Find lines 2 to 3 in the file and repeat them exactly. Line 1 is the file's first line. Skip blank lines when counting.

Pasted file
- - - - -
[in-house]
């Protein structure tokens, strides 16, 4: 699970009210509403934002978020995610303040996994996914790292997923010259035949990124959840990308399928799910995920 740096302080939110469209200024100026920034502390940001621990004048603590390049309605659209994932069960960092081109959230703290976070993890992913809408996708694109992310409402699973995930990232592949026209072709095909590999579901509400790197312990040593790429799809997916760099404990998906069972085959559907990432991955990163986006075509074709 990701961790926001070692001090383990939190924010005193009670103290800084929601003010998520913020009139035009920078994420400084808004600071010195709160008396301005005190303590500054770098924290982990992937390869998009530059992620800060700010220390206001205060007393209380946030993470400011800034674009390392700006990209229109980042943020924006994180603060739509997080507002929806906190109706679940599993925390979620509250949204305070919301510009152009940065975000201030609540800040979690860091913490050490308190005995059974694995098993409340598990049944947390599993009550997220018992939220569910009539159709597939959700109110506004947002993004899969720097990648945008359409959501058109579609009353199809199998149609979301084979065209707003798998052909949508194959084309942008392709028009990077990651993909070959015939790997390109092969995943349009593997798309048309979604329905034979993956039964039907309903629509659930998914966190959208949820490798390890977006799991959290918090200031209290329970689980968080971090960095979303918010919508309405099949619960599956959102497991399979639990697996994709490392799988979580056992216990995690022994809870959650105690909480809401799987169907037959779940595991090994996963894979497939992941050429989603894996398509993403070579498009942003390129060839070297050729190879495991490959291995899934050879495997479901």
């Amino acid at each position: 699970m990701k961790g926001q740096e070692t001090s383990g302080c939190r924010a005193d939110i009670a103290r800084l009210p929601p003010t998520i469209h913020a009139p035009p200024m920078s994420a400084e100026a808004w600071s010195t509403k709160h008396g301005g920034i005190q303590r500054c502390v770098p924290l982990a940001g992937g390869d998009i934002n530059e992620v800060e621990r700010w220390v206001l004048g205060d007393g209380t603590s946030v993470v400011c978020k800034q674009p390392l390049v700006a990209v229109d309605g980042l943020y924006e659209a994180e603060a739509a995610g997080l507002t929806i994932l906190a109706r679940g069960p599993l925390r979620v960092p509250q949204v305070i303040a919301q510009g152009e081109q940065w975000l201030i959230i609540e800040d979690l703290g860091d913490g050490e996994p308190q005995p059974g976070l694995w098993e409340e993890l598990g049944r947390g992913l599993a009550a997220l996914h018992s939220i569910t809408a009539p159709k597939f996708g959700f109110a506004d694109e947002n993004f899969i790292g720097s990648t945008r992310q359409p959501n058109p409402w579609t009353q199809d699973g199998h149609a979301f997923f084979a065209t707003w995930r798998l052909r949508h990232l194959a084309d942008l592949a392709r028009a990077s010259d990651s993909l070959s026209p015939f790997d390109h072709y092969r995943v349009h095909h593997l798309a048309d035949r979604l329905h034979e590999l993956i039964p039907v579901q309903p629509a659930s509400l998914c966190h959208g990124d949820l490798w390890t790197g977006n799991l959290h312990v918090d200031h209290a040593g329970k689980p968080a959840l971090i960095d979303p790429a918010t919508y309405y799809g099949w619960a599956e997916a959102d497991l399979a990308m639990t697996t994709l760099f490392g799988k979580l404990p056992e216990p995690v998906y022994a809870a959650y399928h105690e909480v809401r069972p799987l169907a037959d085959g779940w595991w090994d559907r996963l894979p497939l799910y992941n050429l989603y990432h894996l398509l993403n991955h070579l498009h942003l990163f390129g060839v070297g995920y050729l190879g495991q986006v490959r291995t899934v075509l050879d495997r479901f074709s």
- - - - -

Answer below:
């Protein structure tokens, strides 16, 4: 699970009210509403934002978020995610303040996994996914790292997923010259035949990124959840990308399928799910995920 740096302080939110469209200024100026920034502390940001621990004048603590390049309605659209994932069960960092081109959230703290976070993890992913809408996708694109992310409402699973995930990232592949026209072709095909590999579901509400790197312990040593790429799809997916760099404990998906069972085959559907990432991955990163986006075509074709 990701961790926001070692001090383990939190924010005193009670103290800084929601003010998520913020009139035009920078994420400084808004600071010195709160008396301005005190303590500054770098924290982990992937390869998009530059992620800060700010220390206001205060007393209380946030993470400011800034674009390392700006990209229109980042943020924006994180603060739509997080507002929806906190109706679940599993925390979620509250949204305070919301510009152009940065975000201030609540800040979690860091913490050490308190005995059974694995098993409340598990049944947390599993009550997220018992939220569910009539159709597939959700109110506004947002993004899969720097990648945008359409959501058109579609009353199809199998149609979301084979065209707003798998052909949508194959084309942008392709028009990077990651993909070959015939790997390109092969995943349009593997798309048309979604329905034979993956039964039907309903629509659930998914966190959208949820490798390890977006799991959290918090200031209290329970689980968080971090960095979303918010919508309405099949619960599956959102497991399979639990697996994709490392799988979580056992216990995690022994809870959650105690909480809401799987169907037959779940595991090994996963894979497939992941050429989603894996398509993403070579498009942003390129060839070297050729190879495991490959291995899934050879495997479901």
């Amino acid at each position: 699970m990701k961790g926001q740096e070692t001090s383990g302080c939190r924010a005193d939110i009670a103290r800084l009210p929601p003010t998520i469209h913020a009139p035009p200024m920078s994420a400084e100026a808004w600071s010195t509403k709160h008396g301005g920034i005190q303590r500054c502390v770098p924290l982990a940001g992937g390869d998009i934002n530059e992620v800060e621990r700010w220390v206001l004048g205060d007393g209380t603590s946030v993470v400011c978020k800034q674009p390392l390049v700006a990209v229109d309605g980042l943020y924006e659209a994180e603060a739509a995610g997080l507002t929806i994932l906190a109706r679940g069960p599993l925390r979620v960092p509250q949204v305070i303040a919301q510009g152009e081109q940065w975000l201030i959230i609540e800040d979690l703290g860091d913490g050490e996994p308190q005995p059974g976070l694995w098993e409340e993890l598990g049944r947390g992913l599993a009550a997220l996914h018992s939220i569910t809408a009539p159709k597939f996708g959700f109110a506004d694109e947002n993004f899969i790292g720097s990648t945008r992310q359409p959501n058109p409402w579609t009353q199809d699973g199998h149609a979301f997923f084979a065209t707003w995930r798998l052909r949508h990232l194959a084309d942008l592949a392709r028009a990077s010259d990651s993909l070959s026209p015939f790997d390109h072709y092969r995943v349009h095909h593997l798309a048309d035949r979604l329905h034979e590999l993956i039964p039907v579901q309903p629509a659930s509400l998914c966190h959208g990124d949820l490798w390890t790197g977006n799991l959290h312990v918090d200031h209290a040593g329970k689980p968080a959840l971090i960095d979303p790429a918010t919508y309405y799809g099949w619960a599956e997916a959102d497991l399979a990308m639990t697996t994709l760099f490392g799988k979580l404990p056992e216990p995690v998906y022994a809870a959650y399928h105690e909480v809401r069972p799987l169907a037959d085959g779940w595991w090994d559907r996963l894979p497939l799910y992941n050429l989603y990432h894996l398509l993403n991955h070579l498009h942003l990163f390129g060839v070297g995920y050729l190879g495991q986006v490959r291995t899934v075509l050879d495997r479901f074709s």